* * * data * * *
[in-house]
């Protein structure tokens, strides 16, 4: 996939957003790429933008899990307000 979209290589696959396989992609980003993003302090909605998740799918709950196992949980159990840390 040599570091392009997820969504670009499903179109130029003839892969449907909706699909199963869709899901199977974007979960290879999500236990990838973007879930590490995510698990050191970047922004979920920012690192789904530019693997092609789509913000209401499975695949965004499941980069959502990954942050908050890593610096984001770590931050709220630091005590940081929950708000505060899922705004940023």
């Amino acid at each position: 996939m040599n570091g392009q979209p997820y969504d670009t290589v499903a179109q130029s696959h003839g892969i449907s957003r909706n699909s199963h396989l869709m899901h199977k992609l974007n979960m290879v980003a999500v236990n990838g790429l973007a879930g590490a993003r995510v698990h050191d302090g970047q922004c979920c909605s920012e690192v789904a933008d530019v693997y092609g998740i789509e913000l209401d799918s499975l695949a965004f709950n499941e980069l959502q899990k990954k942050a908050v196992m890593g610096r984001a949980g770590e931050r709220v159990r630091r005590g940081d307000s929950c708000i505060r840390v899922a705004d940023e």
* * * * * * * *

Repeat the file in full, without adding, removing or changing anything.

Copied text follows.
[in-house]
């Protein structure tokens, strides 16, 4: 996939957003790429933008899990307000 979209290589696959396989992609980003993003302090909605998740799918709950196992949980159990840390 040599570091392009997820969504670009499903179109130029003839892969449907909706699909199963869709899901199977974007979960290879999500236990990838973007879930590490995510698990050191970047922004979920920012690192789904530019693997092609789509913000209401499975695949965004499941980069959502990954942050908050890593610096984001770590931050709220630091005590940081929950708000505060899922705004940023």
């Amino acid at each position: 996939m040599n570091g392009q979209p997820y969504d670009t290589v499903a179109q130029s696959h003839g892969i449907s957003r909706n699909s199963h396989l869709m899901h199977k992609l974007n979960m290879v980003a999500v236990n990838g790429l973007a879930g590490a993003r995510v698990h050191d302090g970047q922004c979920c909605s920012e690192v789904a933008d530019v693997y092609g998740i789509e913000l209401d799918s499975l695949a965004f709950n499941e980069l959502q899990k990954k942050a908050v196992m890593g610096r984001a949980g770590e931050r709220v159990r630091r005590g940081d307000s929950c708000i505060r840390v899922a705004d940023e």